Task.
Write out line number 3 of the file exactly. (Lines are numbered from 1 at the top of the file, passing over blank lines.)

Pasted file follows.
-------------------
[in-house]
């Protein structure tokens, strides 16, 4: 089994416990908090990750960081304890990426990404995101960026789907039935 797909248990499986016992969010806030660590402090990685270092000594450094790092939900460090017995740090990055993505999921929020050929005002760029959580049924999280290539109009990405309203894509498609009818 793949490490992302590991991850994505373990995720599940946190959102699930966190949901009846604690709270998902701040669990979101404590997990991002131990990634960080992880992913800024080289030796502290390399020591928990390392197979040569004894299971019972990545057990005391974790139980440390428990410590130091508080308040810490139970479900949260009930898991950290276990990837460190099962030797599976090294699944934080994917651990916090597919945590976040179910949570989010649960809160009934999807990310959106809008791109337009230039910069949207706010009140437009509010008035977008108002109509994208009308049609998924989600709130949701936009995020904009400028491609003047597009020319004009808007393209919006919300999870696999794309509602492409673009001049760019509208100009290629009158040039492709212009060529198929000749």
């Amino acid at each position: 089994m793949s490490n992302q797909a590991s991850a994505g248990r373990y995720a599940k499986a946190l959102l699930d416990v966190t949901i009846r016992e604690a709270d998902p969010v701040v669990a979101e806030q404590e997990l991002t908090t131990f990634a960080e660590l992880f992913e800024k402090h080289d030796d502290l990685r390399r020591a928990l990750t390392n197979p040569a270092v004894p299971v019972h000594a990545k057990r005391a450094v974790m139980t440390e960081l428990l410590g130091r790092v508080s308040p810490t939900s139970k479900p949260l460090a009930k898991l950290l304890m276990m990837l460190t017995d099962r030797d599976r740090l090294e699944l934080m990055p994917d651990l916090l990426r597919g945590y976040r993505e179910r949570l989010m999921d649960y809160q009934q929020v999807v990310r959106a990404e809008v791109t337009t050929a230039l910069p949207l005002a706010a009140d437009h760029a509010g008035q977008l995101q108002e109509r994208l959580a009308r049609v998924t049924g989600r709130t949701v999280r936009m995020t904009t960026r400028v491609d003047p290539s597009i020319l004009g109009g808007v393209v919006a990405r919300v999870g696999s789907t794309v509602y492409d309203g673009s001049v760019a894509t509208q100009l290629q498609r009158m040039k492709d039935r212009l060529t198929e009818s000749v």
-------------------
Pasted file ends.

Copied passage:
């Amino acid at each position: 089994m793949s490490n992302q797909a590991s991850a994505g248990r373990y995720a599940k499986a946190l959102l699930d416990v966190t949901i009846r016992e604690a709270d998902p969010v701040v669990a979101e806030q404590e997990l991002t908090t131990f990634a960080e660590l992880f992913e800024k402090h080289d030796d502290l990685r390399r020591a928990l990750t390392n197979p040569a270092v004894p299971v019972h000594a990545k057990r005391a450094v974790m139980t440390e960081l428990l410590g130091r790092v508080s308040p810490t939900s139970k479900p949260l460090a009930k898991l950290l304890m276990m990837l460190t017995d099962r030797d599976r740090l090294e699944l934080m990055p994917d651990l916090l990426r597919g945590y976040r993505e179910r949570l989010m999921d649960y809160q009934q929020v999807v990310r959106a990404e809008v791109t337009t050929a230039l910069p949207l005002a706010a009140d437009h760029a509010g008035q977008l995101q108002e109509r994208l959580a009308r049609v998924t049924g989600r709130t949701v999280r936009m995020t904009t960026r400028v491609d003047p290539s597009i020319l004009g109009g808007v393209v919006a990405r919300v999870g696999s789907t794309v509602y492409d309203g673009s001049v760019a894509t509208q100009l290629q498609r009158m040039k492709d039935r212009l060529t198929e009818s000749v």